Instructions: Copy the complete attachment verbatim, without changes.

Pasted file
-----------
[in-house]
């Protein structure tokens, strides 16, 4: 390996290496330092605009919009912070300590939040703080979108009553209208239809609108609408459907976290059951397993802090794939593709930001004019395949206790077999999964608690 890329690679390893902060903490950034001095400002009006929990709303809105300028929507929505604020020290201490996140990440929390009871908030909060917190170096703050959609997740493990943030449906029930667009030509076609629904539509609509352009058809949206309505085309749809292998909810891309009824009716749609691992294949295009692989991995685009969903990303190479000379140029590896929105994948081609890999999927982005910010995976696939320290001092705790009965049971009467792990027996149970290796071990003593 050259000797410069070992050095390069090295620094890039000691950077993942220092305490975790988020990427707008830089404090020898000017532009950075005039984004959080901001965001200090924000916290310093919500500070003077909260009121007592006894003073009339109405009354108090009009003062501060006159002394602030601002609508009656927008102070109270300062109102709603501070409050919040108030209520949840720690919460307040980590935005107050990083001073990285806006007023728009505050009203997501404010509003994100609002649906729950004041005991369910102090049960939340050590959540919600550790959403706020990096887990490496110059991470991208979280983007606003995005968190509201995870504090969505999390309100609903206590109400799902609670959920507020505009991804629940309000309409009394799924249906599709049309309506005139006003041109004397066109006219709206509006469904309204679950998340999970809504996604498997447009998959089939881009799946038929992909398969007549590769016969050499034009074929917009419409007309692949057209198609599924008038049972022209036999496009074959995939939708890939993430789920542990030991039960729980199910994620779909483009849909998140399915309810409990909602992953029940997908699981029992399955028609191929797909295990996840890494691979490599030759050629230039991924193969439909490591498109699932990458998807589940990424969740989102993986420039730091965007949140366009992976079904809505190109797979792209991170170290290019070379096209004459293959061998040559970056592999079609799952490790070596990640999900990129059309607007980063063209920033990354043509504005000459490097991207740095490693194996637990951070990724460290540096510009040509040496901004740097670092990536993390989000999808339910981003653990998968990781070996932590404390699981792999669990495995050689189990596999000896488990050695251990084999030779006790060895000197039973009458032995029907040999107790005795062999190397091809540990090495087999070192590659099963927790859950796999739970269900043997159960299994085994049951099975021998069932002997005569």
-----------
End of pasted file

[in-house]
């Protein structure tokens, strides 16, 4: 390996290496330092605009919009912070300590939040703080979108009553209208239809609108609408459907976290059951397993802090794939593709930001004019395949206790077999999964608690 890329690679390893902060903490950034001095400002009006929990709303809105300028929507929505604020020290201490996140990440929390009871908030909060917190170096703050959609997740493990943030449906029930667009030509076609629904539509609509352009058809949206309505085309749809292998909810891309009824009716749609691992294949295009692989991995685009969903990303190479000379140029590896929105994948081609890999999927982005910010995976696939320290001092705790009965049971009467792990027996149970290796071990003593 050259000797410069070992050095390069090295620094890039000691950077993942220092305490975790988020990427707008830089404090020898000017532009950075005039984004959080901001965001200090924000916290310093919500500070003077909260009121007592006894003073009339109405009354108090009009003062501060006159002394602030601002609508009656927008102070109270300062109102709603501070409050919040108030209520949840720690919460307040980590935005107050990083001073990285806006007023728009505050009203997501404010509003994100609002649906729950004041005991369910102090049960939340050590959540919600550790959403706020990096887990490496110059991470991208979280983007606003995005968190509201995870504090969505999390309100609903206590109400799902609670959920507020505009991804629940309000309409009394799924249906599709049309309506005139006003041109004397066109006219709206509006469904309204679950998340999970809504996604498997447009998959089939881009799946038929992909398969007549590769016969050499034009074929917009419409007309692949057209198609599924008038049972022209036999496009074959995939939708890939993430789920542990030991039960729980199910994620779909483009849909998140399915309810409990909602992953029940997908699981029992399955028609191929797909295990996840890494691979490599030759050629230039991924193969439909490591498109699932990458998807589940990424969740989102993986420039730091965007949140366009992976079904809505190109797979792209991170170290290019070379096209004459293959061998040559970056592999079609799952490790070596990640999900990129059309607007980063063209920033990354043509504005000459490097991207740095490693194996637990951070990724460290540096510009040509040496901004740097670092990536993390989000999808339910981003653990998968990781070996932590404390699981792999669990495995050689189990596999000896488990050695251990084999030779006790060895000197039973009458032995029907040999107790005795062999190397091809540990090495087999070192590659099963927790859950796999739970269900043997159960299994085994049951099975021998069932002997005569």